I called, and the children”s nurse spoke. She had come back from her holiday, found the housemaid and the cook and butler still out, and had looked in on Mrs. Staunton to say goodnight. Had found her in a very bad way. Did not like to explain over the phone. Yes, had called the doctor but it was Christmas night and an hour had gone by and he still had not come. Would I come at once? Yes, it was very serious.

The nurse was becoming a little hysterical, and I hurried to obey. But on Christmas night it is not simple to get taxis, and altogether it was half an hour before I ran upstairs to Leola’s bedroom and found her in bed, white as the sheets, with her wrists bound up in gauze, and the nurse near to fits.

“Look at this,” she said, gasping, and pushed me towards the bathroom.

The bath seemed to be full of blood. Apparently Leola had cut her wrists and laid herself down to die in the high Roman fashion, in a warm bath. But she was not a good anatomist and had made a gory but not a fatal job of it.

The doctor came not long after, rather drunk but fairly capable. The nurse had done all that was immediately necessary, so he re-dressed the wrists, gave Leola an injection of something, and said he would call again on Boxing Day.

“I sent for you at once because of this,” said the nurse as soon as the doctor had gone. She handed me a letter with my name on the envelope. It read:

Dearest Dunny:

This is the end. Boy does not love me and you don’t either so it is best for me to go. Think of me sometimes. I always loved you.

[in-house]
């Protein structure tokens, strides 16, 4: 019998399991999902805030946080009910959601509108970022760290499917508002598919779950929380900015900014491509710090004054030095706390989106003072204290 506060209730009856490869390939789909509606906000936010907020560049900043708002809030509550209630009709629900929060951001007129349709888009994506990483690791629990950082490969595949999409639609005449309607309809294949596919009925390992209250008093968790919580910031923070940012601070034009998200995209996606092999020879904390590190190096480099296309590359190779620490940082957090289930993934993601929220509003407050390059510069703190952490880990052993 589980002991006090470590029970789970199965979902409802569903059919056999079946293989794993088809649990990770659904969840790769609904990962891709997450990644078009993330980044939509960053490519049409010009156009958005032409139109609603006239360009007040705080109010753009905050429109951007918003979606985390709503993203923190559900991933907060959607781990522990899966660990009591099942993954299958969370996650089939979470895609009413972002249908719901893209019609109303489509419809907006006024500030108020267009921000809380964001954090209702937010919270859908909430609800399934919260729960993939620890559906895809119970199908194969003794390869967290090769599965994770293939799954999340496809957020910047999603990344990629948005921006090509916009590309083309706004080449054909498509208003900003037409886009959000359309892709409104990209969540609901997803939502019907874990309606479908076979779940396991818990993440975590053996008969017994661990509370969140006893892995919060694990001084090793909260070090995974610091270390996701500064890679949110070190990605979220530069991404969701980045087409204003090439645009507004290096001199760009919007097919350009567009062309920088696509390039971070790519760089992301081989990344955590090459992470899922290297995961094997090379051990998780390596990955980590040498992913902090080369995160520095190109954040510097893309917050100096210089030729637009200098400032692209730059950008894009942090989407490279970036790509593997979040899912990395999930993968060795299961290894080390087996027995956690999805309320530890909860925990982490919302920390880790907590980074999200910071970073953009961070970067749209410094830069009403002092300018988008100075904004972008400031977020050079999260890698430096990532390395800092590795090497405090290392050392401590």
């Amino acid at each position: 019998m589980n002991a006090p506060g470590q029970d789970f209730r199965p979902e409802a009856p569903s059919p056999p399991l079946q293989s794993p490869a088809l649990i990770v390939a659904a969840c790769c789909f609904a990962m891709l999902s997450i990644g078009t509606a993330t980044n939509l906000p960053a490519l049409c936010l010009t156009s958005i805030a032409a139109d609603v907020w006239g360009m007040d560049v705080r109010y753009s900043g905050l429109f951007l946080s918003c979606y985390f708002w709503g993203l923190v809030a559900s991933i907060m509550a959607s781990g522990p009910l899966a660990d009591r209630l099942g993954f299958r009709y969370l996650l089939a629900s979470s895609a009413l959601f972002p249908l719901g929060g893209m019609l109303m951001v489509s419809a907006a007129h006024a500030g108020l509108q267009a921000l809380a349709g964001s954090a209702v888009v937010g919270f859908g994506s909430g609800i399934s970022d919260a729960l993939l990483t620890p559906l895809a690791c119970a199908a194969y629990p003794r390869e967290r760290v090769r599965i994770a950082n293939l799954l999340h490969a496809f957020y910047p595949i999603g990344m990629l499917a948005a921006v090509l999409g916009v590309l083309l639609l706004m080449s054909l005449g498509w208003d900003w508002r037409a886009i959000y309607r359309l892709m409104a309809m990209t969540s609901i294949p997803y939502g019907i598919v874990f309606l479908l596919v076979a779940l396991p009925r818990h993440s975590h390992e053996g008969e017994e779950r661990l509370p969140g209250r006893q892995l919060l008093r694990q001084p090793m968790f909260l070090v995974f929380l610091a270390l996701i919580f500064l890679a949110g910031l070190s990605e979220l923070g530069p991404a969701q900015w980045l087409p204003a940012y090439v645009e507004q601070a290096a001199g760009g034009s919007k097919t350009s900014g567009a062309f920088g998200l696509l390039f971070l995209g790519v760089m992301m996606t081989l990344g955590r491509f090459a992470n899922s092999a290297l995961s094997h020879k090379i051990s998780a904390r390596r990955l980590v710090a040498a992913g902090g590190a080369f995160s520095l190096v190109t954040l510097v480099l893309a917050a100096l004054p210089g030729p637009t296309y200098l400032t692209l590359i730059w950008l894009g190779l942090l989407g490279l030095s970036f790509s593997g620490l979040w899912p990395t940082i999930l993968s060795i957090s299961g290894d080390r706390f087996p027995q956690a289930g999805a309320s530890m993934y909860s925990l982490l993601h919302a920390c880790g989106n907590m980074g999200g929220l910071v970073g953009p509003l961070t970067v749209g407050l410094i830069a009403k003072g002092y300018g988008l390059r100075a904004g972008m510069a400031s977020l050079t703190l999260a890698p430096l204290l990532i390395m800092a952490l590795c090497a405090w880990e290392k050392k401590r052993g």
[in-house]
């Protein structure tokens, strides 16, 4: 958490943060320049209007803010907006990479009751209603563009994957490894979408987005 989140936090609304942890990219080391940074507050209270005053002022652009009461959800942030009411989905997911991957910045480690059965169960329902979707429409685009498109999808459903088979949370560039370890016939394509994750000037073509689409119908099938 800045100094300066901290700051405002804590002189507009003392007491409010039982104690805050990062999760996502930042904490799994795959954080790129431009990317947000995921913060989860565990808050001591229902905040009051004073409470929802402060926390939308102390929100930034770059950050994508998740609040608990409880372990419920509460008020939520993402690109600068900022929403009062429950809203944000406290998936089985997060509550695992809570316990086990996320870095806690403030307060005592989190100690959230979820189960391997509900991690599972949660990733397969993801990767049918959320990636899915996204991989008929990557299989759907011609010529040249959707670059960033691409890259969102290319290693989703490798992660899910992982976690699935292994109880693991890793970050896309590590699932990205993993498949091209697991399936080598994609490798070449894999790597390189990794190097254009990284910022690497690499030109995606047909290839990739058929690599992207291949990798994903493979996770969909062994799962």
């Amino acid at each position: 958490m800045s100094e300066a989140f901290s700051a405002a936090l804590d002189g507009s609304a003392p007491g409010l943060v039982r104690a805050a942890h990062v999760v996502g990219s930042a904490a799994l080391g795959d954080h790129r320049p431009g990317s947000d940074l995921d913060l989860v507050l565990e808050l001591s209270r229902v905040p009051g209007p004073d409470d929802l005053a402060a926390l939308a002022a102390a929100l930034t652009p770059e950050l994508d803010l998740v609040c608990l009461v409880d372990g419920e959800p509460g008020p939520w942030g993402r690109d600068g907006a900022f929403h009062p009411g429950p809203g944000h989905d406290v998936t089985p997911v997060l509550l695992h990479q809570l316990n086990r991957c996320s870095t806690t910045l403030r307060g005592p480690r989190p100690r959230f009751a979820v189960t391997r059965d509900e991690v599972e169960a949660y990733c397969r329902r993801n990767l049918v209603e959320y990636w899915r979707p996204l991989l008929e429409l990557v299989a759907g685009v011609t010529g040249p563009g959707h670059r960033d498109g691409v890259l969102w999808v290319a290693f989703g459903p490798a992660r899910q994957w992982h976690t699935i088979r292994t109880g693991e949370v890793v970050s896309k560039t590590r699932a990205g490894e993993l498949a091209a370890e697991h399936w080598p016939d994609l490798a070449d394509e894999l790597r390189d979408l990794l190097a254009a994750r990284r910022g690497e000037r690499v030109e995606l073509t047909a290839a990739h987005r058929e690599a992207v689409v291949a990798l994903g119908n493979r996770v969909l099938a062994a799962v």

Fool, fool, fool! Thinking only of herself and putting me in an intolerable position with such a note. If she had died, how would it have sounded at an inquest? As it was, I am sure the nurse read it, for it was not sealed. I was furious with Leola, poor idiot. No note for Boy. No, just a note for me, which would have made me look like a monster if she had not made a mess of this, as of so much else.

However, as she began to pull around I could not reproach her, though I was very careful not to mention the note. Nor did she. It was never spoken of between us.

Boy could not be found. His business address in Montreal knew nothing of him, and he did not return until after New Year’s Day, by which time Leola was on the mend, though feeble. What passed between them I do not know and was never told, but from that time onward they seemed to rub along without open disagreement, though Leola faded rapidly and looked more than her years. Indeed, the pretty face that had once ensnared both Boy and me became pudgy and empty. Leola had joined the great company of the walking wounded in the battle of life.